The ImageService Web Service

The ImageService Web service is a simple service designed to allow clients to retrieve binary images from the server. There are two methods a client can invoke:

  • Get the names of available images. This method returns the names of images available on the server for retrieval.

  • Get an image with a specified name. This method returns an object representing the image specified by the client by name.

Since SOAP is based on XML, a textual format, a means by which binary information such as an image can be sent using SOAP must be used. A common mechanism is to encode the image using Base64. Base64 is a standard originally developed for sending binary objects in emails and specified in the Multipurpose Internet Mail Extensions (MIME) standard.[3] Base64 provides a means to encode a binary object into a string, and also to decode the string back into a binary object. This is done by treating each set of three 8-bit bytes of binary data as a set of four 6-bit groups, and mapping each group of six bits to a printable subset of the ASCII character set. Each 6-bit number is used to look up the corresponding character in the Base64 alphabet. Table 8.1 shows the Base64 alphabet.

[3] For more information on Base64, refer to the MIME specification http://www.faqs.org/rfcs/rfc2045.html, section 6.8.

The characters thus obtained are concatenated to form the encoded string.[4] The string is decoded back into the binary object by the reverse process. If the decoder comes across a character in the string that is not in the Base64 alphabet, the decoder must ignore the character and continue with the next character.

[4] In MIME, the encoded string is broken into lines of no more than 76 characters each. In SOAP, this is not required and the encoded string can be continuous.

The ImageService interface has two methods:

public String[] getNames(String extension);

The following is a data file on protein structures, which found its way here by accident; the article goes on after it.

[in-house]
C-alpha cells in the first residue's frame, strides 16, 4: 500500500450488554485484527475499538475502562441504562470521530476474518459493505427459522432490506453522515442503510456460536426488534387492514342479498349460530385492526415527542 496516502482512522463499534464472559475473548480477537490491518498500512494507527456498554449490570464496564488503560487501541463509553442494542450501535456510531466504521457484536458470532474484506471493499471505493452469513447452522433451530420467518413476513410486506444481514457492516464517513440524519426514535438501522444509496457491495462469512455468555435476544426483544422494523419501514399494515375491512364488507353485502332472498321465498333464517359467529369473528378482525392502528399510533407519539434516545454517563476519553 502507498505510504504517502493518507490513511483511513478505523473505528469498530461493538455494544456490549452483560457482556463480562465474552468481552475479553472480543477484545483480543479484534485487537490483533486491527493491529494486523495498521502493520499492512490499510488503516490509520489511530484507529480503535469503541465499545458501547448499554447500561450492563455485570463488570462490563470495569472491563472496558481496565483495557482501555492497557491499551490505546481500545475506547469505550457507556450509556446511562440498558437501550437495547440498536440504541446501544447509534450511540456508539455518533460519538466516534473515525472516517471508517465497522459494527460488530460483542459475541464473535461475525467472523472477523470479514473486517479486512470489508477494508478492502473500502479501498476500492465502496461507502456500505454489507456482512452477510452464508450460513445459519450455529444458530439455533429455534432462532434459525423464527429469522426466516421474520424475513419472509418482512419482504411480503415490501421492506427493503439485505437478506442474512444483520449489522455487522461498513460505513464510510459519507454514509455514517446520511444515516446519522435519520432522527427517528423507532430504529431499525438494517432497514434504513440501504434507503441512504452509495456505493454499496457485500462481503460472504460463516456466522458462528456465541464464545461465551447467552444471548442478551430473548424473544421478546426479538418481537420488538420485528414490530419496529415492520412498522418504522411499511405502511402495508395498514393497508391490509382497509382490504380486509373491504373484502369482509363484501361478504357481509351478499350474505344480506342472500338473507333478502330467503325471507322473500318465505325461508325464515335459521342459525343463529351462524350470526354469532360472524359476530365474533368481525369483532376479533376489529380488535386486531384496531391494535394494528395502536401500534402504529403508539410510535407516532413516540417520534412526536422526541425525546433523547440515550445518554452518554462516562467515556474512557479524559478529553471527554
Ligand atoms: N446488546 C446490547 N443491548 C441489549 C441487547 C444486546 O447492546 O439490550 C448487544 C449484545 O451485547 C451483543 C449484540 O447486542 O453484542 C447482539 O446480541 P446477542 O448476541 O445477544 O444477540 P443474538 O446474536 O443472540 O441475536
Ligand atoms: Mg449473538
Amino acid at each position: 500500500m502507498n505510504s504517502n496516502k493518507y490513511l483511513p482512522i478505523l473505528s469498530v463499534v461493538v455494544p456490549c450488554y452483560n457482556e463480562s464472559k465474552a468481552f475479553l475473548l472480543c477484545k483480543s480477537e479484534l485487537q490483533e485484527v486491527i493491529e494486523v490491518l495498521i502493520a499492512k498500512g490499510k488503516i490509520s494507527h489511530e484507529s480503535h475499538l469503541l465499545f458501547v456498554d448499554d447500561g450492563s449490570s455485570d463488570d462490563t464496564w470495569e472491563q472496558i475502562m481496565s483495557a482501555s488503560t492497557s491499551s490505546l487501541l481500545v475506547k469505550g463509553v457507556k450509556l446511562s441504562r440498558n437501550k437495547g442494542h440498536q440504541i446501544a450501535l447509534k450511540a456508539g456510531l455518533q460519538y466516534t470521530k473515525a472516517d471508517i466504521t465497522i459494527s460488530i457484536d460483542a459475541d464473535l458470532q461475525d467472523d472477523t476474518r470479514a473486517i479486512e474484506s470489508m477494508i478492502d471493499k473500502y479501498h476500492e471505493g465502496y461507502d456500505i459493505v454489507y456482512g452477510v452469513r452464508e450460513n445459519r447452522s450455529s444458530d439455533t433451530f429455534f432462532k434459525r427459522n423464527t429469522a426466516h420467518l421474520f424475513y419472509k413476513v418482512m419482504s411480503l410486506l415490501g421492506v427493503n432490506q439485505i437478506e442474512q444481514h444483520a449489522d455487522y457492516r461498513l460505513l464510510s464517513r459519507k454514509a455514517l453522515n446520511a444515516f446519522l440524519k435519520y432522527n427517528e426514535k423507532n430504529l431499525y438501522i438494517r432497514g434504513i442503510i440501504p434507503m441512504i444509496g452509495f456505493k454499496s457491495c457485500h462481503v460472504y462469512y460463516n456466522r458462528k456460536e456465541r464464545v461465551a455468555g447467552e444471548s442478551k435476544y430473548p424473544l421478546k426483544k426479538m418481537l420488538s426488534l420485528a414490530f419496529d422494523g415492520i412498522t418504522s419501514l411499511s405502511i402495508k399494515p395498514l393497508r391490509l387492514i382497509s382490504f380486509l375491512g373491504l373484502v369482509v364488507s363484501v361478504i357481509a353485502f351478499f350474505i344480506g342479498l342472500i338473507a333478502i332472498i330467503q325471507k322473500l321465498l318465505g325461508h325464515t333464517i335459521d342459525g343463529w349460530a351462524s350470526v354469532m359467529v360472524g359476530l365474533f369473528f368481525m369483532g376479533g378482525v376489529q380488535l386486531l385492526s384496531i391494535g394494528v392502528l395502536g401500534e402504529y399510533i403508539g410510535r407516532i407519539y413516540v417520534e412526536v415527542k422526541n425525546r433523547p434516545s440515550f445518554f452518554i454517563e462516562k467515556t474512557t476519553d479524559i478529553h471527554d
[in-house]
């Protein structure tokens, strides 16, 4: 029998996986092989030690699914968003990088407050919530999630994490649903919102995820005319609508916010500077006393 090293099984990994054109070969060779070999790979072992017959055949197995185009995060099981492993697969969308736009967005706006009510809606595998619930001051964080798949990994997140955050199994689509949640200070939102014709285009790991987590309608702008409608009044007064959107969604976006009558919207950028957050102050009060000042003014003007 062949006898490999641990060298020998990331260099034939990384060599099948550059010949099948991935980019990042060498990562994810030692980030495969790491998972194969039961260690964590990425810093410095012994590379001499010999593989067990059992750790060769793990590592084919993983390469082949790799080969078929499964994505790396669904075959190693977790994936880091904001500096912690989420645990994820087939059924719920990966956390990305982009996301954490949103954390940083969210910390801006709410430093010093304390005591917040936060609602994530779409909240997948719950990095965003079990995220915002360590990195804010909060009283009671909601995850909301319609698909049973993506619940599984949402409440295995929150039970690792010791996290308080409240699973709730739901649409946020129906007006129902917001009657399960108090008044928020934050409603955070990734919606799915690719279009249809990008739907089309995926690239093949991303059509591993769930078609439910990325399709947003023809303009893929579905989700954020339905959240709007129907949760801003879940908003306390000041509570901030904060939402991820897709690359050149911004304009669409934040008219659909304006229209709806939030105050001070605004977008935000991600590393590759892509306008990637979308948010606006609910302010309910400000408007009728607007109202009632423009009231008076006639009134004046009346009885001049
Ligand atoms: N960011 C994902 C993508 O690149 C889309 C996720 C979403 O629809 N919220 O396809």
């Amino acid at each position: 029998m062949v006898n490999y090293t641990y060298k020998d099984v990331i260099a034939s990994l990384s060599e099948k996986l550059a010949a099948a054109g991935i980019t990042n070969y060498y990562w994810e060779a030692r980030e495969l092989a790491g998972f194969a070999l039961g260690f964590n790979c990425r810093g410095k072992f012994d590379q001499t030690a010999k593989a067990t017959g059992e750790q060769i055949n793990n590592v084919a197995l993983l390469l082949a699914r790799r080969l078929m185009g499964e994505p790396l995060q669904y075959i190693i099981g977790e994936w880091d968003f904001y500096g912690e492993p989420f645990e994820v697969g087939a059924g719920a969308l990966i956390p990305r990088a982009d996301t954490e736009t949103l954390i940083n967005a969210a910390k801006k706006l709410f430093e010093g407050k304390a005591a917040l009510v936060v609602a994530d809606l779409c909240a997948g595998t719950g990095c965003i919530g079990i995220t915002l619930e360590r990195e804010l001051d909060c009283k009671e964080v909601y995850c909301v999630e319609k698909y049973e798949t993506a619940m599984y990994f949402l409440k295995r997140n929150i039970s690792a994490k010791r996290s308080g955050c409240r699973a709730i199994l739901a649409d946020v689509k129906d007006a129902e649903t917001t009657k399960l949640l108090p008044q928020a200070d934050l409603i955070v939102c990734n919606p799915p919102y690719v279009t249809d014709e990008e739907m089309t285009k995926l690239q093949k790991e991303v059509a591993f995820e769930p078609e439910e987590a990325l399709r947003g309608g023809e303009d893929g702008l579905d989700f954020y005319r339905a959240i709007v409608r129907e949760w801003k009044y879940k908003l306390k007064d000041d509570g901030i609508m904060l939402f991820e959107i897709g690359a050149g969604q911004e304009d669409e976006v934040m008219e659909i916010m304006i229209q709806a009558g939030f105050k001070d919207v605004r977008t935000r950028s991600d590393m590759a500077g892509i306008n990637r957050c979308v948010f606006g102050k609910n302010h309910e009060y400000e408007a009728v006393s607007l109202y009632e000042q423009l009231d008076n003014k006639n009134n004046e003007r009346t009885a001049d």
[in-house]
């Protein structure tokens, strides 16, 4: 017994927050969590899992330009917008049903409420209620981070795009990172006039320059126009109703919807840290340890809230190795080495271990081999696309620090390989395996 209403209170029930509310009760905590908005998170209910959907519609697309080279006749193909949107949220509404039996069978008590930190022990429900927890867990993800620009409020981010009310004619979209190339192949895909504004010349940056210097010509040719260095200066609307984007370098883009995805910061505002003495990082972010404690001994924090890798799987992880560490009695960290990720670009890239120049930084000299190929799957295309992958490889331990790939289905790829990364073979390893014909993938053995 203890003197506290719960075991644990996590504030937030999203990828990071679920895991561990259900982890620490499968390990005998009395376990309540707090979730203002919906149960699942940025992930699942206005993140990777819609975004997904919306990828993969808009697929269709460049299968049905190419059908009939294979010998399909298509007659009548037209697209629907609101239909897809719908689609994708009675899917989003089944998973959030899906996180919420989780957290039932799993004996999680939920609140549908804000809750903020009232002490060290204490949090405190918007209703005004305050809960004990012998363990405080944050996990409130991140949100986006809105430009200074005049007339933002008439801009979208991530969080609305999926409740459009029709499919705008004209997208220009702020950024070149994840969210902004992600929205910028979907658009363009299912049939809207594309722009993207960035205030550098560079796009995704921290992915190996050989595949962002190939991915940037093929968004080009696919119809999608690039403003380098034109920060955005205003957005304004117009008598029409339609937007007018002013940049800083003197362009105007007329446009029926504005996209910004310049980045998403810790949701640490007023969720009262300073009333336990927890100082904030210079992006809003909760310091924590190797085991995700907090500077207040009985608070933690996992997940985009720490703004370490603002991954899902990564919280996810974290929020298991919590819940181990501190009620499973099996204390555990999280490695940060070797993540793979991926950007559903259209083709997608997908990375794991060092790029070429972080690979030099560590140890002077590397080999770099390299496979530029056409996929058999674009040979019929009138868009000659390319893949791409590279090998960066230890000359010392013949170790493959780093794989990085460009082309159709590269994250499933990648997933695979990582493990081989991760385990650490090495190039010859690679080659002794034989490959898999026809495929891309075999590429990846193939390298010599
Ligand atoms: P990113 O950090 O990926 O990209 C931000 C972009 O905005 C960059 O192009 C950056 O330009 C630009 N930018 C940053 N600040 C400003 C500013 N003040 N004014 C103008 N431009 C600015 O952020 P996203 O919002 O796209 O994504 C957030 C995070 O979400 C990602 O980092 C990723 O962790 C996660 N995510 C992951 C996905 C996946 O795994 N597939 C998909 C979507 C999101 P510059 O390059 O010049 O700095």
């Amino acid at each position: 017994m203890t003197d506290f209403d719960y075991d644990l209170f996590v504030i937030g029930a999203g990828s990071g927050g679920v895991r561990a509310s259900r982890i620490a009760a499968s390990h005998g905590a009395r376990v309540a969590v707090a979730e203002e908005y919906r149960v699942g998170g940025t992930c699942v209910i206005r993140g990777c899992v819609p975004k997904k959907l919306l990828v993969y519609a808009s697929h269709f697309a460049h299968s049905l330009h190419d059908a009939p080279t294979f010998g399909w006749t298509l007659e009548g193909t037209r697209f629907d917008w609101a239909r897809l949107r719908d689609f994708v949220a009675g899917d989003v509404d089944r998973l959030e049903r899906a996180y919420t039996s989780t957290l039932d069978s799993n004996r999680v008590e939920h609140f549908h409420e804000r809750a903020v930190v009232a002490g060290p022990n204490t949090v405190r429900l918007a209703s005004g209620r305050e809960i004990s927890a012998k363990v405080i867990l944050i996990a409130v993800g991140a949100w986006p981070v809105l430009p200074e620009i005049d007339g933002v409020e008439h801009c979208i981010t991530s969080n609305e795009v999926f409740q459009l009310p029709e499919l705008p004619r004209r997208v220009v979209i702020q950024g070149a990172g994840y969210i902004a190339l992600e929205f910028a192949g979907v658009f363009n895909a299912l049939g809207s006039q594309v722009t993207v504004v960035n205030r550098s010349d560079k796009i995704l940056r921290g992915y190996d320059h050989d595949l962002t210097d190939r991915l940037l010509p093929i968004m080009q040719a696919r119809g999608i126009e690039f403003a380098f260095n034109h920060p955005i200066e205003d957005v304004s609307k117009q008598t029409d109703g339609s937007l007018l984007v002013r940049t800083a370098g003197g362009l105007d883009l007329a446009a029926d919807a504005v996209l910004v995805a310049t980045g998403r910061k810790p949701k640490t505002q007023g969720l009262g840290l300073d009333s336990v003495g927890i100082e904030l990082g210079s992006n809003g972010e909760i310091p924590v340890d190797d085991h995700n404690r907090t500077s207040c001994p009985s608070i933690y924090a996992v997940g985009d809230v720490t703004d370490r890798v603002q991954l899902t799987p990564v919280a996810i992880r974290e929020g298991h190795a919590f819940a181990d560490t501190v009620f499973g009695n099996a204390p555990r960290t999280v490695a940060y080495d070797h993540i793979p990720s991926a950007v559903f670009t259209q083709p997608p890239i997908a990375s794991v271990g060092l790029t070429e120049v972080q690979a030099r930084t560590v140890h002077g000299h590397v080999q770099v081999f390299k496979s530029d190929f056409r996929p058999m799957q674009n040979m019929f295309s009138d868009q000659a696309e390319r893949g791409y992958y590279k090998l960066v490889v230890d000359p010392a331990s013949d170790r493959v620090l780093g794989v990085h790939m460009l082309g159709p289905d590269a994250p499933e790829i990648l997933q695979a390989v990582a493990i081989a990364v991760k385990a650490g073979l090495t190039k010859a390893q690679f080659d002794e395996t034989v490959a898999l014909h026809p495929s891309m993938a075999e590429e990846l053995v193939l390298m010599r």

public ImageValue getImage(String name);

Table 8.1. The Base64 Alphabet[a]

Value

Encoding

Value

Encoding

Value

Encoding

Value

Encoding

0

A

17

R

34

i

51

z

1

B

18

S

35

j

52

0

2

C

19

T

36

k

53

1

3

D

20

U

37

l

54

2

4

E

21

V

38

m

55

3

5

F

22

W

39

n

56

4

6

G

23

X

40

o

57

5

7

H

24

Y

41

p

58

6

8

I

25

Z

42

q

59

7

9

J

26

a

43

r

60

8

10

K

27

b

44

s

61

9

11

L

28

c

45

t

62

+

12

M

29

d

46

u

63

/

13

N

30

e

47

v

  

14

O

31

f

48

w

(pad)

=

15

P

32

g

49

x

  

16

Q

33

h

50

y

  

[a] This is Table 1 from RFC2045 at http://www.faqs.org/rfcs/rfc2045.html.

The getImage method returns an ImageValue object. This is partly to demonstrate how complex objects (versus primitive types) are sent across SOAP. The object has two attributes for the sake of demonstration: a long, representing the date the image was last modified, and a String, representing the Base64 encoded image.

For the purposes of SOAP serialization, the ImageValue supports a Java bean interface style. That is, it has a constructor with no arguments, and setters and getters for its attributes.

The ImageValue class is defined thus:

package com.javaonpdas.webservices;

public class ImageValue {
  public long dateAsLong;
  public String encodedImage;

  public ImageValue() {
  }

  public ImageValue(long dateAsLong, String encodedImage) {
    this.dateAsLong = dateAsLong;
    this.encodedImage = encodedImage;
  }

  public long getDate() {
    return this.dateAsLong;
  }

  public void setDate(long dateAsLong) {
    this.dateAsLong = dateAsLong;
  }

  public String getEncodedImage() {
    return this.encodedImage;
  }

  public void setEncodedImage(String encodedImage) {